Friday, 28 November 2008

The Boob Tube: Rosie's Thanksgiving Turkey

The NBC Peacock turned into a turkey this past week with the disastrous debut of Rosie Live, Ben Silverman's attempt to revive the American variety show with ex-comedian, talk show host, and all around showbiz gadfly Rosie O'Donnell and all her "friends.*"

Now I'm not the type to say "I told you so," but I have to admit, that I did tell you so.

The ratings were tied with a show that's been cancelled, and the reviews from the brave but scarred handful who actually sat through it, will probably go down with the
Star Wars Holiday Special in the annals of specials that were made special by their sheer awfulness.

The networks are all rushing to revive the variety genre, offering every celebrity with a bad home-equity loan their own show, because the reality shows and game shows just aren't cutting it anymore, and they need something that's cheaper to make than dramas and sitcoms.

The problem is that not everyone can host a variety show. It's a rare gift, and essential to the show's success. Rosie O'Donnell does not have that gift. Her "nice" act, which carried her talk show, is not real nice, it's phony Hollywood nice, which is based more on ass-kissing the more famous than actually liking anyone, and her hatreds are too militant, to widespread, and just too open. She's the modern equivalent of Arthur Godfrey firing Julius LaRosa on air, but without the charm Godfrey was at least able to fake.

I think variety can have a comeback. It just can't work without the right person.
*Translation: People forced by their NBC contract, and people who are too scared of her to say "no."


  1. Hello Furious D:

    You mentioned you have a birthday coming up soon, so firstly, a very happy birthday to you and many happy returns of the day.

    Today is my birthday (Yes, hurray! I love my birthday), and I decided a week or so ago to fill out the Blogger profile card and introduce myself to my fellow aspiring Canadian writers for the grand occasion. So, hello, my name is Sara and I am rather smitten with your blog. I've tried to get my husband to become a Furious D reader, but I'm afraid he only reads veterinary journals and Beckett Hockey magazines. He is very amused by your posters, however.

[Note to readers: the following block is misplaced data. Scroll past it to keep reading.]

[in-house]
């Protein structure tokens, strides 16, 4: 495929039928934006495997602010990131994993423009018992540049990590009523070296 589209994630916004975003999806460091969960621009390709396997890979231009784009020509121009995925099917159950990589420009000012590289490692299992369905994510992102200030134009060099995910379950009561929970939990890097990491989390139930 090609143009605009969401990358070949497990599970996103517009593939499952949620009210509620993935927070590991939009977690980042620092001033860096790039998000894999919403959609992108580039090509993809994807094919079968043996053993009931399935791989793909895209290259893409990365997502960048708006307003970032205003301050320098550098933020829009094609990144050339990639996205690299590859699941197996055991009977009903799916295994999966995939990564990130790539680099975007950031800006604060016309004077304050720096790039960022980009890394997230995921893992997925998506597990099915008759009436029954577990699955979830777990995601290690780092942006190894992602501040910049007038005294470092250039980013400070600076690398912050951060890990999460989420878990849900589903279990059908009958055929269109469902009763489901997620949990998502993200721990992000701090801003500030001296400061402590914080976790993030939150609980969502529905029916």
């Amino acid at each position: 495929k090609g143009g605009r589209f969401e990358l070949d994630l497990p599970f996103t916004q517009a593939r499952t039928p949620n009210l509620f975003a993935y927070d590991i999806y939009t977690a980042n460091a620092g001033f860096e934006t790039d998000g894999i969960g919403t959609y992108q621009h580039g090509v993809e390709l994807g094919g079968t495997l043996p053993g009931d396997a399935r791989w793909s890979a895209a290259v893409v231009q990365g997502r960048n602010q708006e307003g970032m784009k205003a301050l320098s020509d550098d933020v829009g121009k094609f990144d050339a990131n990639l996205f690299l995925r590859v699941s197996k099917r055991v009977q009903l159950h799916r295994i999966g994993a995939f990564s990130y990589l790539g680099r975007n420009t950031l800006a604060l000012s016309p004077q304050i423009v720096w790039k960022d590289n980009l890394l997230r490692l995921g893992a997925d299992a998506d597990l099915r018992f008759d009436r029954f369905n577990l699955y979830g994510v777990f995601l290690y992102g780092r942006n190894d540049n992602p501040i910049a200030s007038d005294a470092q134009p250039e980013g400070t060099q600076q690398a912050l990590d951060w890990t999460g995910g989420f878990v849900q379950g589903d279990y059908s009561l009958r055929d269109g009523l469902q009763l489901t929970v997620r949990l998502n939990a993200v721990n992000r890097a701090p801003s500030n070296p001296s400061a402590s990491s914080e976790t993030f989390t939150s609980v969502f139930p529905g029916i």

I, on the other hand, have made my way up to Discount Bin Film Club and I find myself really impressed with your interpretation of story (I'm all about story). If you ever make it back to the north shore of New Scotland and would let me buy you a coffee (sorry, I don't do pork) I would love to pick your brain.

    Now a birthday gift for you (and like most gifts it may not be something you want or need, or you may already have it, but as is wont in our society I'm giving it to you anyway): get a copy of Father Ted - A Christmassy Ted. Obviously I can never view your Saturday Silliness Cinema on my dial-up system, but I know some of the shows you have posted, and am another poor excuse for a Catholic, so I'm thinking you may enjoy Father Ted, and A Christmassy Ted just happens to be so seasonal. Hope it fits.

    Kind Regards,

    Sara L. Card

    P.S. I'm picking this post to comment on, because that poster is the funniest one yet. You just kill me.

  2. Glad to hear that you enjoy the blog, and big happy birthday to ya.

    And I used to watch the Father Ted show when it was on. I was big fan of that show. I may look to see if any are on YouTube for a special.

    Glad you enjoy the Discount Bin Film Club, though I haven't done an instalment for a while. And I suggest you get hi-speed. It is light years better, you'll be able to watch the videos, and if you do a little digging with your phone company, you can probably get a good deal. I know when I switched I got a package deal and actually ended up spending a dollar less than I was with dial up.

  3. Yech. Rosie has become the Left's equivalent of Ann Coulter... if Ms. Coulter acted as a D-list entertainer in between expulsing her unmitigated opinion.

    And you know, lots of people used to think fondly of Rosie in the mid 90s, when the Queen of Nice was associated with helping kids and G-rated fun. It makes me wonder what the hell happened: everyone loves a reformed sinner, and ridicules a corrupted innocent.

    Perhaps (years from now, I suppose) Rosie can reinvent herself as a competent, interesting personality. It'll take some work and some regaining of trust, but I wouldn't write her off for good.